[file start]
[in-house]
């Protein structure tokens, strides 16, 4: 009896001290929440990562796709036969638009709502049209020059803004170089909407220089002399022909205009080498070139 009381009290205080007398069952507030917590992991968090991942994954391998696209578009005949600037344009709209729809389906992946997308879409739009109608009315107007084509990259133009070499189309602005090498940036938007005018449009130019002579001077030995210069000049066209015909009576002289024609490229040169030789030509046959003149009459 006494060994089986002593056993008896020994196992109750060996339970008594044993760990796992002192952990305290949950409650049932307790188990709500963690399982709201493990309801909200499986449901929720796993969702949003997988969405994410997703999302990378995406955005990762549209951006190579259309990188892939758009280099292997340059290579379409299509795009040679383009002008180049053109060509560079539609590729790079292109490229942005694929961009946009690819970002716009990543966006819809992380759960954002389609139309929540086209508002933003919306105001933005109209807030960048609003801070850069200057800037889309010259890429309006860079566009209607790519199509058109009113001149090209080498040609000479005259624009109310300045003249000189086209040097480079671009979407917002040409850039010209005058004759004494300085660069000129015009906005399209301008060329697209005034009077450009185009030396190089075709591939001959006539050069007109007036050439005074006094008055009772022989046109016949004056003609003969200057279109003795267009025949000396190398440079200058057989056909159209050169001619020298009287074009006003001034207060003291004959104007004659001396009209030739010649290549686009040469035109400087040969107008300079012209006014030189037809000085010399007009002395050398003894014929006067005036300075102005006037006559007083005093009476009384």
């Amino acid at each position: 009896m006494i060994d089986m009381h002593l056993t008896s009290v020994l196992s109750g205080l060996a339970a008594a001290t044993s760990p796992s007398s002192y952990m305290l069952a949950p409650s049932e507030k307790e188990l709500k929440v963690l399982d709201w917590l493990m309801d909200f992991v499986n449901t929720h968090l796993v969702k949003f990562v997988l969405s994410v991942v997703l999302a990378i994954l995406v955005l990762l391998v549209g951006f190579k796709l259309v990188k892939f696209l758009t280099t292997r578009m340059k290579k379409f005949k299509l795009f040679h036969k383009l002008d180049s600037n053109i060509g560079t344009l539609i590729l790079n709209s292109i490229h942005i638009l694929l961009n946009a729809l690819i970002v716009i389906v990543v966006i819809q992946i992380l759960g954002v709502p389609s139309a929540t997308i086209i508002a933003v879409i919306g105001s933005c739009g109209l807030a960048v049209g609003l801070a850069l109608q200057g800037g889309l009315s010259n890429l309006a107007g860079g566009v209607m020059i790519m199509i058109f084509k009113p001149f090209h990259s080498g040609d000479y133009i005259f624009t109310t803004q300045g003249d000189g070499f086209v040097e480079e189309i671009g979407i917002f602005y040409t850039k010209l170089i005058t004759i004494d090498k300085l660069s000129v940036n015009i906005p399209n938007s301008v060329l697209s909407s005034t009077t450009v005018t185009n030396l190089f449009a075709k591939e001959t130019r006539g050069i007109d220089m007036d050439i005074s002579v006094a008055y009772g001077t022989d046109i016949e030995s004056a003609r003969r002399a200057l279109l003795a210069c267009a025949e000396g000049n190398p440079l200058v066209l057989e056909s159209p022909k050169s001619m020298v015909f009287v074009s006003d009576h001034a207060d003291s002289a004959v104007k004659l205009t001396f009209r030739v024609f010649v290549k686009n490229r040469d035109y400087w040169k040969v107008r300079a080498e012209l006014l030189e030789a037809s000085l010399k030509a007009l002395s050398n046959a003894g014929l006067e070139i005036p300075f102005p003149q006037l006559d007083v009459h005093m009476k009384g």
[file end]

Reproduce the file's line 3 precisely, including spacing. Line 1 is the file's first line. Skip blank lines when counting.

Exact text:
């Amino acid at each position: 009896m006494i060994d089986m009381h002593l056993t008896s009290v020994l196992s109750g205080l060996a339970a008594a001290t044993s760990p796992s007398s002192y952990m305290l069952a949950p409650s049932e507030k307790e188990l709500k929440v963690l399982d709201w917590l493990m309801d909200f992991v499986n449901t929720h968090l796993v969702k949003f990562v997988l969405s994410v991942v997703l999302a990378i994954l995406v955005l990762l391998v549209g951006f190579k796709l259309v990188k892939f696209l758009t280099t292997r578009m340059k290579k379409f005949k299509l795009f040679h036969k383009l002008d180049s600037n053109i060509g560079t344009l539609i590729l790079n709209s292109i490229h942005i638009l694929l961009n946009a729809l690819i970002v716009i389906v990543v966006i819809q992946i992380l759960g954002v709502p389609s139309a929540t997308i086209i508002a933003v879409i919306g105001s933005c739009g109209l807030a960048v049209g609003l801070a850069l109608q200057g800037g889309l009315s010259n890429l309006a107007g860079g566009v209607m020059i790519m199509i058109f084509k009113p001149f090209h990259s080498g040609d000479y133009i005259f624009t109310t803004q300045g003249d000189g070499f086209v040097e480079e189309i671009g979407i917002f602005y040409t850039k010209l170089i005058t004759i004494d090498k300085l660069s000129v940036n015009i906005p399209n938007s301008v060329l697209s909407s005034t009077t450009v005018t185009n030396l190089f449009a075709k591939e001959t130019r006539g050069i007109d220089m007036d050439i005074s002579v006094a008055y009772g001077t022989d046109i016949e030995s004056a003609r003969r002399a200057l279109l003795a210069c267009a025949e000396g000049n190398p440079l200058v066209l057989e056909s159209p022909k050169s001619m020298v015909f009287v074009s006003d009576h001034a207060d003291s002289a004959v104007k004659l205009t001396f009209r030739v024609f010649v290549k686009n490229r040469d035109y400087w040169k040969v107008r300079a080498e012209l006014l030189e030789a037809s000085l010399k030509a007009l002395s050398n046959a003894g014929l006067e070139i005036p300075f102005p003149q006037l006559d007083v009459h005093m009476k009384g």